You were seriously underpaid, sadly! My flying pays around 40K a year with me working 8-10 days a month. It took a long time to get there though. Nursing for me, pays twice that much with quadruple the work and responsibilities. Flying is freedom and is truly a dream job. The other job has been extremely painful from getting into school, jumping through all the mandatory loops, and the daily beatings continue, working in a war zone that is Trauma One. When I fly, I actually only work a third of each hour, and in nursing, I work practically every single minute for 12-14 hours. Lunch and potty breaks are optional. I hesitate to recommend nursing for anyone because it is a brutal field. But then, I've been spoiled, so I am told, by my first career. Nevertheless, you can make nursing work for you, regardless of your interest because there are many avenues to choose. I am very lucky to have both.

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Paralegal in Dallas, Texas

37 months ago

Apparently the paralegal market in Dallas is turning around. I am getting a lot of emails from recruiters even though I am not looking. All say it's picking up.

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brambleton in Ashburn, Virginia

37 months ago

Displaced Legal Professional in Denver, Colorado said: I WAS underpaid, from the standpoint of not being paid commensurate with the responsibility, stress, expectations and demands, but also because I was paid below market. (Sorry, Dana, it happens.) When I lost my job paralegals at my experience level were paid fairly at $48K-$54K. Upon inquiry I gave that range at an interview. The interviewer responded that my expectations were fair. I didn't have to be told that. I already knew they were fair; on my last day that attorney told me I would earn within that salary range in my next job. He knew damn well he underpaid me, but that's for another discussion.

Please extend my respects to Capt. Sullenberger. He's my aviation hero.

I'm sorry for your troubles and wish you sunny skies ahead!

I know Capt.Sully and F/O Jeff Skiles personally. My hospital recently asked me to see if I could get them to speak to the Main Operating Room staff about CRM (crew resource management) since we use similar protocol borrowed from the aviation world. I think that would be the coolest thing ever and look forward to doing other projects that combine aviation and health care like charity medical missions.

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Dana J. in Dallas, Texas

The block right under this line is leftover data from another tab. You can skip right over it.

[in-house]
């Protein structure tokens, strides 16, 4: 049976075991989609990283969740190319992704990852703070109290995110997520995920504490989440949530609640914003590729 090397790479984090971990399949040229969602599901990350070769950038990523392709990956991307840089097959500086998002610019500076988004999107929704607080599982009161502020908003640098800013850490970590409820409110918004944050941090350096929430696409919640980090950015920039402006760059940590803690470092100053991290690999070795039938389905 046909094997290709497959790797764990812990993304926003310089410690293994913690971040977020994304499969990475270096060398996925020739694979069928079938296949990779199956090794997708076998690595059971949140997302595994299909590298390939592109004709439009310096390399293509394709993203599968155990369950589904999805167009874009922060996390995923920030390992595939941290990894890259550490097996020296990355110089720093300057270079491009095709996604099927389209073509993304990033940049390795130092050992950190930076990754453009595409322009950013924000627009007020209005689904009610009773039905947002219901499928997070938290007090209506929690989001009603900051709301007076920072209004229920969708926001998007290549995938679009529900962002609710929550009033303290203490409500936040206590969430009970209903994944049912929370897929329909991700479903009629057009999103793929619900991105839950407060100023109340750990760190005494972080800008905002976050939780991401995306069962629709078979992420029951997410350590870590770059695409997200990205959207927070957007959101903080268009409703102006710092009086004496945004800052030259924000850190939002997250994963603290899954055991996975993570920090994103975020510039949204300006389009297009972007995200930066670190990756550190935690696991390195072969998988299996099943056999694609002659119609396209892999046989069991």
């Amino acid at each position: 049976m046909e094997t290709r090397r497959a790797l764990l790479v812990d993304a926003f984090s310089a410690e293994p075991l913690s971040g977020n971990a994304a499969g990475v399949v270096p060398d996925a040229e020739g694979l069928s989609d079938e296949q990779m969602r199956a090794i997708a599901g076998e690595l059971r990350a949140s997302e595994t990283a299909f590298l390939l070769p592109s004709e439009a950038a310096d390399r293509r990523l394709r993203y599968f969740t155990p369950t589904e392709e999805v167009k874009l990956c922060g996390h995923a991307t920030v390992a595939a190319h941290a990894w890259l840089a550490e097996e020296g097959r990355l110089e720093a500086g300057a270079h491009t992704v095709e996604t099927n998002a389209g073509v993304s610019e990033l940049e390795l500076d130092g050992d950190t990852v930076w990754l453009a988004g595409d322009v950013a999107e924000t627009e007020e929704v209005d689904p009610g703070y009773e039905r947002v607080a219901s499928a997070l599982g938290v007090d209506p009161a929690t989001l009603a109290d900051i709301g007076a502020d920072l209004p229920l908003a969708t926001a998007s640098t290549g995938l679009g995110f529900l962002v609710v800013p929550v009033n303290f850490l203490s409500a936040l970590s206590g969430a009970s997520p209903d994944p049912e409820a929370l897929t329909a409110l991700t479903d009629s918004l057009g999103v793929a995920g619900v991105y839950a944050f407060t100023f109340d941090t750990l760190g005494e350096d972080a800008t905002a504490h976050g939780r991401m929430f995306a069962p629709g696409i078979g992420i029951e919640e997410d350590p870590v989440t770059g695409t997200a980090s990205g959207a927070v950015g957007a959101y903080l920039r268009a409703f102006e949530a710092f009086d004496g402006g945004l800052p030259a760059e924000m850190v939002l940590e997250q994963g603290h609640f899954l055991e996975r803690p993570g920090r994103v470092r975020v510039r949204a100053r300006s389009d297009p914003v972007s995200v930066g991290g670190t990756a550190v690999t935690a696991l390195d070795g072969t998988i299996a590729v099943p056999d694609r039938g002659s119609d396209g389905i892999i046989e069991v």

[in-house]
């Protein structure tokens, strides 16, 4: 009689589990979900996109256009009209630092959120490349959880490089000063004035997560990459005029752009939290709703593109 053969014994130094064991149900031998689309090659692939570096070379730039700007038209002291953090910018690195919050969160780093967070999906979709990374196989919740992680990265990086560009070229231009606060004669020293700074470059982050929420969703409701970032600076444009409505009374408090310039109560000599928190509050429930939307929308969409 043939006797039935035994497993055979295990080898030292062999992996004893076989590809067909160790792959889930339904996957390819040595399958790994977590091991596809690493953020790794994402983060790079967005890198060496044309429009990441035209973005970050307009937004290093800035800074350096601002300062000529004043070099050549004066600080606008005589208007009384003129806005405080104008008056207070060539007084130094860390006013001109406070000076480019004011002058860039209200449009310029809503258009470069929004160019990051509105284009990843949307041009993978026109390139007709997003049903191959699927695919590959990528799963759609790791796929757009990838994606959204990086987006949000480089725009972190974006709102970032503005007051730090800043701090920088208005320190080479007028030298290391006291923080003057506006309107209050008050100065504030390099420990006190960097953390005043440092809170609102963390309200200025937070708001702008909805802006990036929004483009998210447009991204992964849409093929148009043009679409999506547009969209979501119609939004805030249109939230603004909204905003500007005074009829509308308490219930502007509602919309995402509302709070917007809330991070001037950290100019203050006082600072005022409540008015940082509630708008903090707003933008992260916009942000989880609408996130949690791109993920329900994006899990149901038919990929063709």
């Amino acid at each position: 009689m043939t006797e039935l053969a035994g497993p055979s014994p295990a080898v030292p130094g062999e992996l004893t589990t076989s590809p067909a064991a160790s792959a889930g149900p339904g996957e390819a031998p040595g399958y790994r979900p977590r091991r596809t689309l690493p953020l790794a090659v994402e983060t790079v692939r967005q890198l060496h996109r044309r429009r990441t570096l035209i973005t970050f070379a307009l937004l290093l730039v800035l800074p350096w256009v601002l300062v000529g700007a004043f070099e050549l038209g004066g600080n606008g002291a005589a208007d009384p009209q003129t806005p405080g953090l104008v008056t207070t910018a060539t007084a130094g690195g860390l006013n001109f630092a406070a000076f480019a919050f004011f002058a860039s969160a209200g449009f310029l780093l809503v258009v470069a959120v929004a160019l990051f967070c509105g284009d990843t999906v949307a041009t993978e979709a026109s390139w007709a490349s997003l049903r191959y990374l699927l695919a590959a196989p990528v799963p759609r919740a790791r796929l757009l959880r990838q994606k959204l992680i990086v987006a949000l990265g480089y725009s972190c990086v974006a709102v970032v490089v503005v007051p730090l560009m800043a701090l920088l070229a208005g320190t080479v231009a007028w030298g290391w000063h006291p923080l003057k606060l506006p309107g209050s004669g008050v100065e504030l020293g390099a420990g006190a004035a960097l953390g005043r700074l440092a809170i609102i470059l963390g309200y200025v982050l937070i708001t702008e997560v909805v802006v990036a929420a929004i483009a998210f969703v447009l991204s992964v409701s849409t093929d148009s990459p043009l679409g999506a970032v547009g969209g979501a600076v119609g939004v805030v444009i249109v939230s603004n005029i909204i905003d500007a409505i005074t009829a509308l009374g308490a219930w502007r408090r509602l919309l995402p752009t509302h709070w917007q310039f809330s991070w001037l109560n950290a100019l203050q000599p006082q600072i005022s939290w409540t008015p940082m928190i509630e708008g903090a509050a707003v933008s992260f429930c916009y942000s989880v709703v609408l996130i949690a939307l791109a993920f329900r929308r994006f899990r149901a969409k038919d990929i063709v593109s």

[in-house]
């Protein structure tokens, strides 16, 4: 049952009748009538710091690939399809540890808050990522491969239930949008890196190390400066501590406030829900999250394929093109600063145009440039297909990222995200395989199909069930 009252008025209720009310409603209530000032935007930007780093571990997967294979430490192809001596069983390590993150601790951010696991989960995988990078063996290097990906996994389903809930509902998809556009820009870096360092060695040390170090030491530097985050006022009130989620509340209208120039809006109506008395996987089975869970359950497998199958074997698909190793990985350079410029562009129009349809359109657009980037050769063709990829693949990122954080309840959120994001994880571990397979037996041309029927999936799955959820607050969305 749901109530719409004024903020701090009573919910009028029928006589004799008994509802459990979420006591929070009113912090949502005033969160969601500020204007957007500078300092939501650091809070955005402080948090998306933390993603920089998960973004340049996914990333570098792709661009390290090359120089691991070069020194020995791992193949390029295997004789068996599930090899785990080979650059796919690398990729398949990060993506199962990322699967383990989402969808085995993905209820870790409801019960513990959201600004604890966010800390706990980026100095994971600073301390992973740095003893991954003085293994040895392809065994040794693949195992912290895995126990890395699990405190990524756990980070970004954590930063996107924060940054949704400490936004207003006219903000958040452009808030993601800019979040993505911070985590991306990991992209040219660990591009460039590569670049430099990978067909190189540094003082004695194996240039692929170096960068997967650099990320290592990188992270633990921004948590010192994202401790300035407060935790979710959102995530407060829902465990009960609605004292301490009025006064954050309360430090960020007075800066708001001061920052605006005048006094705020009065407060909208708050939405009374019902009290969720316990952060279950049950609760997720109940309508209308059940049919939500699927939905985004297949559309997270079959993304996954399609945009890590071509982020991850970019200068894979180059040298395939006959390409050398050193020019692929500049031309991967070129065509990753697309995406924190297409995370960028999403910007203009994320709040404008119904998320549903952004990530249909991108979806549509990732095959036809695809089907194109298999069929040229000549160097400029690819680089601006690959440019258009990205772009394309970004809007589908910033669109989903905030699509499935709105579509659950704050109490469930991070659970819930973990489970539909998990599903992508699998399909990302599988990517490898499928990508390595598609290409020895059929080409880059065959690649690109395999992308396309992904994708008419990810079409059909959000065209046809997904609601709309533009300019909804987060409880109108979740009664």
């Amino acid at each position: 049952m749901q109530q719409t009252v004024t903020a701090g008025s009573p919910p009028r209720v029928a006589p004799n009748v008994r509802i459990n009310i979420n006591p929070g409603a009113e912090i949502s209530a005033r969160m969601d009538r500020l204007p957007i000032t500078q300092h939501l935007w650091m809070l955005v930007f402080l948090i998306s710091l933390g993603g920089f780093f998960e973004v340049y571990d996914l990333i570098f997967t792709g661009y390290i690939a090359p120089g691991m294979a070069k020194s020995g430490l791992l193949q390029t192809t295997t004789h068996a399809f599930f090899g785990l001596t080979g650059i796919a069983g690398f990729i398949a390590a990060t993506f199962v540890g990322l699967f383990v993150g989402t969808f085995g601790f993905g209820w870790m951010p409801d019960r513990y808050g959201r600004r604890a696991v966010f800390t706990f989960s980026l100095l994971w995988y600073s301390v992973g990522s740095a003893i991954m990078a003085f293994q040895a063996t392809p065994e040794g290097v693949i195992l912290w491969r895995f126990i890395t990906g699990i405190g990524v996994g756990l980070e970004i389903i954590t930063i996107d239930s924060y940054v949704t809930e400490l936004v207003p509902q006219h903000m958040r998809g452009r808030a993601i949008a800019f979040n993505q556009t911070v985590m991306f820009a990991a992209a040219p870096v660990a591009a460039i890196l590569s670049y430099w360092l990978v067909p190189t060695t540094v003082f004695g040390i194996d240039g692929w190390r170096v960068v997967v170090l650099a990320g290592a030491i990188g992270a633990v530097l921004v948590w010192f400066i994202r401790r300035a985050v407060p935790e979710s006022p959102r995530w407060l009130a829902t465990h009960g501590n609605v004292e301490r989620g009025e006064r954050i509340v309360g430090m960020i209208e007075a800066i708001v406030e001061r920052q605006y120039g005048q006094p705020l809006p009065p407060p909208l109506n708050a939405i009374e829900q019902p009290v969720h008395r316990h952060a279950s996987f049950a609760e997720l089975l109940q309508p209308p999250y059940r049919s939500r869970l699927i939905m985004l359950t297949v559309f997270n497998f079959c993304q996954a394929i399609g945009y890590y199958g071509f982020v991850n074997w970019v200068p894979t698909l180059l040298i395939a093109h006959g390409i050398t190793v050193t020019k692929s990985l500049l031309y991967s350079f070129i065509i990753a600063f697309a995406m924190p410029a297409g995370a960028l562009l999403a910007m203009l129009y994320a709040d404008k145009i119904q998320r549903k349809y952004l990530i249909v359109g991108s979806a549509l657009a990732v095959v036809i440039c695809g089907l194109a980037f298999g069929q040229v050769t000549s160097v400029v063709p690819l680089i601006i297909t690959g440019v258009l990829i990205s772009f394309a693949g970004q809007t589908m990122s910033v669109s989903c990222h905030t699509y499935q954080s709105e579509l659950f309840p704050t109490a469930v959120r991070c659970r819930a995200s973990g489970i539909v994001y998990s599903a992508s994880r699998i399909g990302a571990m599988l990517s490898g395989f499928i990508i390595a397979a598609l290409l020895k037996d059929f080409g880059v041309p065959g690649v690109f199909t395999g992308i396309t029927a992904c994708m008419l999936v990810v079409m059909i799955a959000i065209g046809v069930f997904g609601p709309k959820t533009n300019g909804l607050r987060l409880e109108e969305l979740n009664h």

37 months ago

Paralegal in Dallas, are there any attributes that prospective employers are generally looking for that could increase my chances? My undergrad degree is from a locally prestigious university and I've spent the past 2 years learning Spanish - I plan to become fluent* in the process of getting my cert. I'm considering electives in Oil and Gas and/or Bankruptcy. I also intend to improve my Excel skills, take something about Quickbooks/basic accounting and raise my typing speed from 55 to like, 70 or something.

Brambleton:

I've been to allnurses... it's where I got the skinny on the whole thing. The accelerated BSN was the draw for me, and the prospect of becoming a nurse paralegal was alluring. To qualify for any of the non-bedside care positions, however, they want you to have been on the hospital floor for a number of years. I can't deal with that much human waste and enmity for that long.

Displaced Legal Professional:

The fall of print journalism means that the market is flooded with experienced, quality writers with serious credentials, many of whom live and breathe the craft. Alongside them are similarly unemployable English majors and Journalism students that would actually love to write for a living and are willing to do so for free. I took one English course in H.S., so a lot of the grammatical terms and rules are unknown to me. I have an intuitive sense re: how to apply them, but it's not something I could easily explain to someone else. Also, you'd be hard-pressed to find a woman who will admit to liking children less than I do. It's funny... other people's parents despair over the decision to go into such a mercurial field, but mine exhort me to write against my will and better judgement. Do they believe in my abilities that strongly, or do they have that little belief in my ability to get a "real" job? *shrugs*

*If it falls through, ideally I could go for certification as a court interpreter

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buncle19 in Carlsbad, California

37 months ago

Dana J. in Arlington, Texas said: Oh, I'm well aware that paralegals aren't lawyers, and I have no problem with the idea of being a permanent suboordinate, in fact, the American dream of "being my own boss" is my very worst nightmare.

That's probably why the paralegal vocation attracts a lot of women, since they are comfortable in suboordinate roles and are tolerant of abusive lawyer relationships. My hope is that this changes, but I doubt it will.

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Paralegal in Dallas, Texas

37 months ago

So the word is Bank of America is hiring 60 paralegals with litigation experience to work near DFW airport. That's all I know.